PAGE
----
President Donald Trump signs a directive regarding steel imports and national security, related to the Trade Expansion Act of 1962, in the Oval Office of the White House, in Washington, April 20, 2017. In remarks here Thursday, Trump added a new name to the list of countries that he accuses of preying on American workers and exploiting American trade policies: Canada.
Photo: DOUG MILLS/The New York Times
Photo: DOUG MILLS/The New York Times

Trump orders investigation into foreign steel coming into U.S. markets

Trump said that he had pledged in his campaign that he would take action on behalf of American workers, which was "one of the primary reasons I'm sitting here today as president." 

"Since the day I took office, I have followed through on that promise big league, beginning with our withdrawal from the Trans-Pacific Partnership." He said he was proud of that withdrawal, which would have been "another NAFTA disaster." 

Trump described his memorandum as one that "would prioritize the investigation that began yesterday, and really, long before that" of foreign steel arriving in U.S. markets, and its effect on national security. 

"Maintaining the production of American steel is extremely important to our national security and our defense industrial base," he said. "Steel is critical to both our economy and our military. This is not an area where we can afford to become dependent on foreign countries."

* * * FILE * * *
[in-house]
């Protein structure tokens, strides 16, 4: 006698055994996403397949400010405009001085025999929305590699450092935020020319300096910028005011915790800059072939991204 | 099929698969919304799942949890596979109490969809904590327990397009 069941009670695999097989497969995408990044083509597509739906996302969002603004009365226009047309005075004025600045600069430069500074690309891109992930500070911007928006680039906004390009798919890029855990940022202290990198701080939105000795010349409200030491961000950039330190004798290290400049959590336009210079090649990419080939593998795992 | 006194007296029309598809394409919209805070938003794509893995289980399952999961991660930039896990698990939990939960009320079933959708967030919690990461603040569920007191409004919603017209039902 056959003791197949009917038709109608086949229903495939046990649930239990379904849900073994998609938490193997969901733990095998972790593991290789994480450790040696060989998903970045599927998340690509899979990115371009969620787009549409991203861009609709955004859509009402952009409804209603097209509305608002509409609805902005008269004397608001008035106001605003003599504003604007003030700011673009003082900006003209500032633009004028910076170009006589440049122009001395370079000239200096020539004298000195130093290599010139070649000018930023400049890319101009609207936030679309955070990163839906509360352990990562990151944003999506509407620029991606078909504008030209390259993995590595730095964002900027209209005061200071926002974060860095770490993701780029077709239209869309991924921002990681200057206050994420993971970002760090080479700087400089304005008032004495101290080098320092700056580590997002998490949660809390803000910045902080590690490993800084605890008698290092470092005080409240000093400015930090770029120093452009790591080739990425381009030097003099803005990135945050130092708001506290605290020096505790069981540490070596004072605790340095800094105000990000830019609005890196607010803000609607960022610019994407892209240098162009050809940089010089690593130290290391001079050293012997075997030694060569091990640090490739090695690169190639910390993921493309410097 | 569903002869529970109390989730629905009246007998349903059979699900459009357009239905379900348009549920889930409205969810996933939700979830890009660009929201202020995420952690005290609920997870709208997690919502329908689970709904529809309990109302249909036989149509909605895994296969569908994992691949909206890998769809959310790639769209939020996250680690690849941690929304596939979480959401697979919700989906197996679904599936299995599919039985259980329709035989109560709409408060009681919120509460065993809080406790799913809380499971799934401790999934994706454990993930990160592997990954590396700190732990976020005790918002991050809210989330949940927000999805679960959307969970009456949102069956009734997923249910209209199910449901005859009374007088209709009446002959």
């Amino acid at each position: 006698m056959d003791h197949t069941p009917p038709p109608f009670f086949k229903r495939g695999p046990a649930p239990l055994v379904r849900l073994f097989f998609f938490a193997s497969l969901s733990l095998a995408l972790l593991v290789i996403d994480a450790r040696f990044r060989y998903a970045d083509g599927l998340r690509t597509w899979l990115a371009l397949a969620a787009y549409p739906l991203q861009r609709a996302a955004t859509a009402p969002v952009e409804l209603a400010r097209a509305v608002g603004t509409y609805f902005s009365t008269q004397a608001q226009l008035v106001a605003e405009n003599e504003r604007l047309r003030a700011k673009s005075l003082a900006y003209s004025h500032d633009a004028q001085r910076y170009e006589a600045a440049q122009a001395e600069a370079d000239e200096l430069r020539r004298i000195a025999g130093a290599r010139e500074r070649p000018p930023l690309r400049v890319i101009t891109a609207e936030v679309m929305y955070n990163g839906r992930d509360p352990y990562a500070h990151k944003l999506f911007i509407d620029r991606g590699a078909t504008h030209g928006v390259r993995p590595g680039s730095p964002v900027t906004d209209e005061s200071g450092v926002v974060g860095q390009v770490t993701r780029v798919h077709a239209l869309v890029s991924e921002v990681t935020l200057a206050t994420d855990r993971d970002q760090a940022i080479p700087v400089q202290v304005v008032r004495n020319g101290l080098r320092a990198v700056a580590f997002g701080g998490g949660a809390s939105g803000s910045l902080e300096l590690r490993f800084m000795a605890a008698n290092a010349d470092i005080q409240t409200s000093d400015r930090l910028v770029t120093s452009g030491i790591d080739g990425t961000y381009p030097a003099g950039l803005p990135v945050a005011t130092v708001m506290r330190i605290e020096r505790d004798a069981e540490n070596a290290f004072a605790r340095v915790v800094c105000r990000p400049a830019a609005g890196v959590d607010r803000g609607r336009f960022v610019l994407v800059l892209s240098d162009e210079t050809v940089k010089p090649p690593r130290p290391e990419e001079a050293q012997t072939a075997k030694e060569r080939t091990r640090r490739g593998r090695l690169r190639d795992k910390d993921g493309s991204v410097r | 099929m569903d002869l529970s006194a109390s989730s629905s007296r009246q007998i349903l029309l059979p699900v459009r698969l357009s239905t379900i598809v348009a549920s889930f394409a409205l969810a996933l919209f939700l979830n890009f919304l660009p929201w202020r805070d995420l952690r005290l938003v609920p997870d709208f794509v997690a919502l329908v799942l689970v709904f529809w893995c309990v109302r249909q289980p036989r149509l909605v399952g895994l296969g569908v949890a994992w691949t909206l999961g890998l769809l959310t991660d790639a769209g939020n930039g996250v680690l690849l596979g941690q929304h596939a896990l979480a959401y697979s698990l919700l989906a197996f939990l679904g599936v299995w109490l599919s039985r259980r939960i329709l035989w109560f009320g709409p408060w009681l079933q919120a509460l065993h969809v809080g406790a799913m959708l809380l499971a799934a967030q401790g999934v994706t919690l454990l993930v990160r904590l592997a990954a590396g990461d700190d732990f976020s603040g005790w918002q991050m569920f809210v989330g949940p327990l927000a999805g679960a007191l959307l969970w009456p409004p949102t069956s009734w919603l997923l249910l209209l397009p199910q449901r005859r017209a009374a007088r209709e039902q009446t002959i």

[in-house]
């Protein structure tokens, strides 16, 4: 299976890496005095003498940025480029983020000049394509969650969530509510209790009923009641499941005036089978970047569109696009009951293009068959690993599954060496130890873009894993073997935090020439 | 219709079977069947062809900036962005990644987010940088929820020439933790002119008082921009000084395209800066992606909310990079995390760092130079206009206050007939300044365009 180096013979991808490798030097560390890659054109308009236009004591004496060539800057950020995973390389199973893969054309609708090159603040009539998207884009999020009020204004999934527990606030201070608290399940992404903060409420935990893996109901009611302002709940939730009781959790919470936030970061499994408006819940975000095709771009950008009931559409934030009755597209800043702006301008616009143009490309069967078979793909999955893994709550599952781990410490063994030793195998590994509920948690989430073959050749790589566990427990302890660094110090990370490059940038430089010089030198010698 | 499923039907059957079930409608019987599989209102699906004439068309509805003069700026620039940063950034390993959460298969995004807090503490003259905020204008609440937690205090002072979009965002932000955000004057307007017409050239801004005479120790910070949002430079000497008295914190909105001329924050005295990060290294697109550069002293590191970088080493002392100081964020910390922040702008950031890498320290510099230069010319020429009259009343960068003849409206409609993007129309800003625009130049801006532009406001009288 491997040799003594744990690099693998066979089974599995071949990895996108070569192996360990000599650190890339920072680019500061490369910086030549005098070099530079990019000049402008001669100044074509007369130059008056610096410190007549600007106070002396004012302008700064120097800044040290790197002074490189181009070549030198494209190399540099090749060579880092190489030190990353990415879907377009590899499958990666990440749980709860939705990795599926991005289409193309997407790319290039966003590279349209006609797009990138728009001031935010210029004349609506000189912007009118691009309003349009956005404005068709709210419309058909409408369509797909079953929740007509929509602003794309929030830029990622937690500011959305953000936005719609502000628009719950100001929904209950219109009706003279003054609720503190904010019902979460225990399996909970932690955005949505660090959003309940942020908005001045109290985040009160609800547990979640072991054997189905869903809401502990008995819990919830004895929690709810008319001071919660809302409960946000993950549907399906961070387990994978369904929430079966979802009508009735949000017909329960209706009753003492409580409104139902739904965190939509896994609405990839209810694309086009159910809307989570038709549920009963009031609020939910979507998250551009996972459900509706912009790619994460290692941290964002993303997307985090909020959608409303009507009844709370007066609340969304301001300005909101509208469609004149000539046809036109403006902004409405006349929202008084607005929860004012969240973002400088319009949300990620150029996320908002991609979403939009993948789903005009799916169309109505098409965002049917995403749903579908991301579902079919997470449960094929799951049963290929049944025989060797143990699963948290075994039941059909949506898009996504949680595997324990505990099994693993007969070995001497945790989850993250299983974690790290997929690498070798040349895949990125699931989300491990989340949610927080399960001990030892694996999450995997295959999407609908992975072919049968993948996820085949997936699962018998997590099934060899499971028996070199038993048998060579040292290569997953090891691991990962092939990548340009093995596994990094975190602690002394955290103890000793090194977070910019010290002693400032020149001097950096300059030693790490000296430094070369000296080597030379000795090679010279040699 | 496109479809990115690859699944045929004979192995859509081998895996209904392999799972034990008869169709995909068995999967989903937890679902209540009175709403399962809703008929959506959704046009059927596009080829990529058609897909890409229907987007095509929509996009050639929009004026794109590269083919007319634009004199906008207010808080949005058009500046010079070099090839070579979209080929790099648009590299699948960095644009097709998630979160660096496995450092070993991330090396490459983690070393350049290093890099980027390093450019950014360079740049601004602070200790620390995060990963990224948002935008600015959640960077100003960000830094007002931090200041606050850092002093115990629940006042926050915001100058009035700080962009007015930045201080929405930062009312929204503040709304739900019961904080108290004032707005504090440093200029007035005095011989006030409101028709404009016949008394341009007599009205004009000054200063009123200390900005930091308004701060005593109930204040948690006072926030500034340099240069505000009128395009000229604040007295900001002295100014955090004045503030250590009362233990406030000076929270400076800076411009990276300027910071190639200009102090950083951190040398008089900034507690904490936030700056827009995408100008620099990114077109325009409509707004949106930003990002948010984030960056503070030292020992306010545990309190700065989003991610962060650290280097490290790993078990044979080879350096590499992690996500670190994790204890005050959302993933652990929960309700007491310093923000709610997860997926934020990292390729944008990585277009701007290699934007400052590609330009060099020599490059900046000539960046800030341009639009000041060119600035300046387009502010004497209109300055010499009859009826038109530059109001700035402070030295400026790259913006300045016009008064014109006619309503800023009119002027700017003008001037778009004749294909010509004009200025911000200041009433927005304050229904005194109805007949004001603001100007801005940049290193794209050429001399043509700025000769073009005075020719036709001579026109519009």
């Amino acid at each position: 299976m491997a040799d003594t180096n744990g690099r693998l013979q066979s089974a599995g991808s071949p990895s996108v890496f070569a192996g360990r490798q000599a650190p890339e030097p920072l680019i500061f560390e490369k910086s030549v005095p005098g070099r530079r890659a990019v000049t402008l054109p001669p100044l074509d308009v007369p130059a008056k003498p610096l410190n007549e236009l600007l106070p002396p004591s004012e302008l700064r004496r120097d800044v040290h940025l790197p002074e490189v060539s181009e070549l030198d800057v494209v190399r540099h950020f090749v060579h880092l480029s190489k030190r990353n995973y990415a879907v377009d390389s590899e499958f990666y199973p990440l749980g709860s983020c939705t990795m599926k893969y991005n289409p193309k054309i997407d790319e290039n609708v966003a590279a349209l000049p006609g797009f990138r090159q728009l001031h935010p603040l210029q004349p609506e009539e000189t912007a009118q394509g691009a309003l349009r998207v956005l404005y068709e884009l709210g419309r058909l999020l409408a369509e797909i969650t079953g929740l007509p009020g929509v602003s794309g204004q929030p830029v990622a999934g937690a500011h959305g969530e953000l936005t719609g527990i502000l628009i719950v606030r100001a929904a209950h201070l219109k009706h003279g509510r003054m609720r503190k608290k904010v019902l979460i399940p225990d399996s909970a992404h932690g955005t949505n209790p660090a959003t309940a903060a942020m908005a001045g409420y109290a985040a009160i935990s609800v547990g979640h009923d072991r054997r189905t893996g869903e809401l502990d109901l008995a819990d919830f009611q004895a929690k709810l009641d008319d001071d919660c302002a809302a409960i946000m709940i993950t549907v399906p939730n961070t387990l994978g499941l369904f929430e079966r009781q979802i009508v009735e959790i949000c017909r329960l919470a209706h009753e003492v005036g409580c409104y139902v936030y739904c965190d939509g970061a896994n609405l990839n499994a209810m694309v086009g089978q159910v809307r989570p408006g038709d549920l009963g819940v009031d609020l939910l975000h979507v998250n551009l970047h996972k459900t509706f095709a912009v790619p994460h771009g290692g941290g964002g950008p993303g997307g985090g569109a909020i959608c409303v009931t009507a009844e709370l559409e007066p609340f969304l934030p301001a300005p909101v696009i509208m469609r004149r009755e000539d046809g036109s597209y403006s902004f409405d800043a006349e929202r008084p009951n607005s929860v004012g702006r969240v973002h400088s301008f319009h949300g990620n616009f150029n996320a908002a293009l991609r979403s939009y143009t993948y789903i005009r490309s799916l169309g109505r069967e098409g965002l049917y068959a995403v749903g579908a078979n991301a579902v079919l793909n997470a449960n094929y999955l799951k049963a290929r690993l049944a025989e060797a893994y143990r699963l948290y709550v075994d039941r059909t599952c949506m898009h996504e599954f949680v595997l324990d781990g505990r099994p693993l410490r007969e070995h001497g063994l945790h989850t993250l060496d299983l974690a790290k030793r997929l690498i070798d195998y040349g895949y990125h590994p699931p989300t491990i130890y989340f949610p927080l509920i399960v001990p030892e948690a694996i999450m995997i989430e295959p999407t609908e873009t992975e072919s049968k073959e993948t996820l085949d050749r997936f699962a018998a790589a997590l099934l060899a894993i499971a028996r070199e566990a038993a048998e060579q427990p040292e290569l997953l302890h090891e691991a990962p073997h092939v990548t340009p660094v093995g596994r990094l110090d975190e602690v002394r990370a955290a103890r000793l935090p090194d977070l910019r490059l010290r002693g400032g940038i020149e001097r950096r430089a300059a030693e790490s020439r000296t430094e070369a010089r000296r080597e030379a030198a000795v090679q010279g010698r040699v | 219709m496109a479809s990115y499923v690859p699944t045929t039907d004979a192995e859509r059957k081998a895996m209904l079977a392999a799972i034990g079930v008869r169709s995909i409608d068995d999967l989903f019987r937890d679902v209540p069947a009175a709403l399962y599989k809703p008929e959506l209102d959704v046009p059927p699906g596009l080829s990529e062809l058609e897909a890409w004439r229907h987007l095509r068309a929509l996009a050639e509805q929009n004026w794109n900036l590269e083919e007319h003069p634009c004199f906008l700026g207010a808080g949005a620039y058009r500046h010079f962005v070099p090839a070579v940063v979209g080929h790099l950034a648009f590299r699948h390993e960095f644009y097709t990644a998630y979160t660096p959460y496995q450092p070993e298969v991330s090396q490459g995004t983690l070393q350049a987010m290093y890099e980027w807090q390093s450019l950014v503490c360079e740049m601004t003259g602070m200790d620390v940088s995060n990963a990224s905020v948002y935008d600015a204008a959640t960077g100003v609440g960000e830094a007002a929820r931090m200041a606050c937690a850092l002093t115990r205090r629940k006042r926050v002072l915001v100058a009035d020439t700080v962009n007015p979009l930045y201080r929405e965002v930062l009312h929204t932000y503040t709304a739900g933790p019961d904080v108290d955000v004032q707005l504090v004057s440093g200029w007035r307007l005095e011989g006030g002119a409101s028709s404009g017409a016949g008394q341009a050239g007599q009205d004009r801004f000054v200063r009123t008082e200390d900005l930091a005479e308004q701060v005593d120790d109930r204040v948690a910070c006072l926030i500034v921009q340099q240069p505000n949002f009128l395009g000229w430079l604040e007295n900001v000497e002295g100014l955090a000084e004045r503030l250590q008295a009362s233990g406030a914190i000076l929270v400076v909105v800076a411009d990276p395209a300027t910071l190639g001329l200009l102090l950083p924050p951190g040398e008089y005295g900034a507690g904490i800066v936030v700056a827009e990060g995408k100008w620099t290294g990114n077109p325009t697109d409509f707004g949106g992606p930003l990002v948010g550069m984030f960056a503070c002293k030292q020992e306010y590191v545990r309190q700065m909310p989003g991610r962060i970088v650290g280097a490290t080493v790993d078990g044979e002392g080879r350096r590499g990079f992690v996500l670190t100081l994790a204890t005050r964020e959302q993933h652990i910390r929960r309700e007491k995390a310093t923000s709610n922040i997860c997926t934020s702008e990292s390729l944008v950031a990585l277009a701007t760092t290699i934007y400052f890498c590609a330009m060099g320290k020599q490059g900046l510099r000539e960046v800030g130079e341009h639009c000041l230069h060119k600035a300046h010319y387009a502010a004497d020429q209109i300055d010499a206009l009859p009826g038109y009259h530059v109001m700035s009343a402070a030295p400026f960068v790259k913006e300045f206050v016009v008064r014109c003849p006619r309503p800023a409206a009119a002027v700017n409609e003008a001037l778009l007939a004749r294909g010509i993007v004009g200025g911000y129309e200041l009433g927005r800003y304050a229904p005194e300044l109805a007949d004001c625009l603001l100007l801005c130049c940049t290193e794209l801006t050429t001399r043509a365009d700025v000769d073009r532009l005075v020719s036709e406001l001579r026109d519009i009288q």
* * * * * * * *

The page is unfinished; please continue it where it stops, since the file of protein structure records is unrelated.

Based on the findings off the report, Commerce Secretary Wilbur Ross will make formal recommendations to the White House "in the very, very near future," he said. His action was "the next vital step toward making America strong and prosperous once again." 

The Commerce Department investigation could be completed in as little as 50 days, he said. 

In response to a shouted question about how this will affect dealings with China on North Korea, Trump answered: "This has nothing to do with China. This has to do with worldwide, what's happening. The dumping problem is a worldwide problem." 

Thomas J. Gibson, president and CEO of the American Iron and Steel Institute, applauded the action. 

"Times of crisis call for extraordinary measures. Massive global steel overcapacity has resulted in record levels of dumped and subsidized foreign steel coming into the U.S. and the loss of nearly 14,000 steel jobs," he said in a statement. "The Administration launching this investigation is an impactful way to help address the serious threat posed by these unfair foreign trade practices, and we applaud this bold action. The domestic steel industry is the backbone of our manufacturing sector, and our continued ability to meet our national security needs is dependent on the industry remaining competitive in the global marketplace. We stand ready to work with the Administration on this initiative." 

Democratic Rosa DeLauro of Connecticut said that while it was a "step forward," she would hold the administration accountable "on its promises to fight for working Americans. Already, President Trump has backed off on his promise to only use American steel for the Keystone XL pipeline, and he has walked back his commitment to hold China accountable for its decades of strategic currency misalignment." 

She continued in her statement: "Our workers have been crushed by the Chinese steel overcapacity dumped into American markets and millions of good paying jobs have been lost. China is not a market economy, and we cannot continue to leave our workers exposed to non-market competition by the Chinese Communist Party."

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